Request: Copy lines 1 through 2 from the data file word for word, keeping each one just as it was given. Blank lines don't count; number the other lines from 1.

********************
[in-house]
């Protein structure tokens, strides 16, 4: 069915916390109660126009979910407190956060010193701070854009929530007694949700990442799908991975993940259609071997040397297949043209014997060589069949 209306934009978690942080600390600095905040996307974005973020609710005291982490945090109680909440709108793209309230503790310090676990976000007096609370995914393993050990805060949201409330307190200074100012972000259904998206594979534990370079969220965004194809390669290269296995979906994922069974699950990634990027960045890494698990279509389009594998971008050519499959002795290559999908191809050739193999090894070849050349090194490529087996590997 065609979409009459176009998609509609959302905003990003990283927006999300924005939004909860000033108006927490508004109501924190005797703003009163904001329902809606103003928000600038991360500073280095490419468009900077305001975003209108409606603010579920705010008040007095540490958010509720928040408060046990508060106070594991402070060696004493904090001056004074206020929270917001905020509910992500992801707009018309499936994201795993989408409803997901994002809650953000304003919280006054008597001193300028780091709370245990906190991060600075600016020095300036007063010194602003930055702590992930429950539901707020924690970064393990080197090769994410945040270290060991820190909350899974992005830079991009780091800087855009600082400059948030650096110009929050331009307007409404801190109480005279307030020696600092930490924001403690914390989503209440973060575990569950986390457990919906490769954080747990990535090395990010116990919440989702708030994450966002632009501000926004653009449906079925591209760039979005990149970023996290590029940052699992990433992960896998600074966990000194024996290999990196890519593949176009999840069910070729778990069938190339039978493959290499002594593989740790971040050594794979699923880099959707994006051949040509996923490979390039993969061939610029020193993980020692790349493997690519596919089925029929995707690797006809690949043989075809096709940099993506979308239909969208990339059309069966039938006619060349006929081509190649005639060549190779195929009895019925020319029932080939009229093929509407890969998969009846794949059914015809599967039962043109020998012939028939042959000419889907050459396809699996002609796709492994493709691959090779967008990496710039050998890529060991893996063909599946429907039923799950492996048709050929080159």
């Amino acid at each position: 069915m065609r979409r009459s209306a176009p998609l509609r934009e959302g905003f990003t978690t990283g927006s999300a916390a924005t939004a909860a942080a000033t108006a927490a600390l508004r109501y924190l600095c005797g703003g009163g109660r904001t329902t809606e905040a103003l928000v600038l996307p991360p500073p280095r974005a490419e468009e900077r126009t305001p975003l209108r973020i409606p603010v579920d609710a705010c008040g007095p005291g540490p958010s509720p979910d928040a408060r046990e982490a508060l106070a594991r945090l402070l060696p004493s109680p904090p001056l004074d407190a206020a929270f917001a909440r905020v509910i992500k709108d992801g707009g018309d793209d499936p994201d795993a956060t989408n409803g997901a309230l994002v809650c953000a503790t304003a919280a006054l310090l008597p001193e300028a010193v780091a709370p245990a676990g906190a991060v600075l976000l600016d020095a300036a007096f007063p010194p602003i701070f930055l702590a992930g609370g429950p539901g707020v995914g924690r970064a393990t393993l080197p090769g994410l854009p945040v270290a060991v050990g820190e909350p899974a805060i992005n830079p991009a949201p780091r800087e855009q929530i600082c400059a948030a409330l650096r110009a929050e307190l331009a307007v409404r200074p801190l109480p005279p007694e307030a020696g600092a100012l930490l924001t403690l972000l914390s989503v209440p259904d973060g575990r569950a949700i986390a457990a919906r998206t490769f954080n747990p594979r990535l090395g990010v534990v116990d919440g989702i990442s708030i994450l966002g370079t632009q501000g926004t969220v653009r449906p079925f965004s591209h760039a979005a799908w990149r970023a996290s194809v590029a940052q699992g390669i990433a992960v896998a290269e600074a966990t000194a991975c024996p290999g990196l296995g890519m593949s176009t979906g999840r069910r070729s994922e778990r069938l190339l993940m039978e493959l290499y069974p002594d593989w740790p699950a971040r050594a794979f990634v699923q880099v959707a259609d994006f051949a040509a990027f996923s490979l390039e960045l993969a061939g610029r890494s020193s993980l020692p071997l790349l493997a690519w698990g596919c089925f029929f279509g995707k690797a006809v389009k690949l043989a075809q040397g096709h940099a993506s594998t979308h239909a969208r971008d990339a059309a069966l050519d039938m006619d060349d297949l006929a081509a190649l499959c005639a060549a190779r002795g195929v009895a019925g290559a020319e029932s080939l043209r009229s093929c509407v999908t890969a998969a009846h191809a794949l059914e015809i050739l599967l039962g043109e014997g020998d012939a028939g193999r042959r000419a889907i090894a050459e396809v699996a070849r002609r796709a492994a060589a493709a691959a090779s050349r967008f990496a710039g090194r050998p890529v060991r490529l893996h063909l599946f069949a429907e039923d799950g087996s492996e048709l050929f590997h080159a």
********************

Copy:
[in-house]
């Protein structure tokens, strides 16, 4: 069915916390109660126009979910407190956060010193701070854009929530007694949700990442799908991975993940259609071997040397297949043209014997060589069949 209306934009978690942080600390600095905040996307974005973020609710005291982490945090109680909440709108793209309230503790310090676990976000007096609370995914393993050990805060949201409330307190200074100012972000259904998206594979534990370079969220965004194809390669290269296995979906994922069974699950990634990027960045890494698990279509389009594998971008050519499959002795290559999908191809050739193999090894070849050349090194490529087996590997 065609979409009459176009998609509609959302905003990003990283927006999300924005939004909860000033108006927490508004109501924190005797703003009163904001329902809606103003928000600038991360500073280095490419468009900077305001975003209108409606603010579920705010008040007095540490958010509720928040408060046990508060106070594991402070060696004493904090001056004074206020929270917001905020509910992500992801707009018309499936994201795993989408409803997901994002809650953000304003919280006054008597001193300028780091709370245990906190991060600075600016020095300036007063010194602003930055702590992930429950539901707020924690970064393990080197090769994410945040270290060991820190909350899974992005830079991009780091800087855009600082400059948030650096110009929050331009307007409404801190109480005279307030020696600092930490924001403690914390989503209440973060575990569950986390457990919906490769954080747990990535090395990010116990919440989702708030994450966002632009501000926004653009449906079925591209760039979005990149970023996290590029940052699992990433992960896998600074966990000194024996290999990196890519593949176009999840069910070729778990069938190339039978493959290499002594593989740790971040050594794979699923880099959707994006051949040509996923490979390039993969061939610029020193993980020692790349493997690519596919089925029929995707690797006809690949043989075809096709940099993506979308239909969208990339059309069966039938006619060349006929081509190649005639060549190779195929009895019925020319029932080939009229093929509407890969998969009846794949059914015809599967039962043109020998012939028939042959000419889907050459396809699996002609796709492994493709691959090779967008990496710039050998890529060991893996063909599946429907039923799950492996048709050929080159």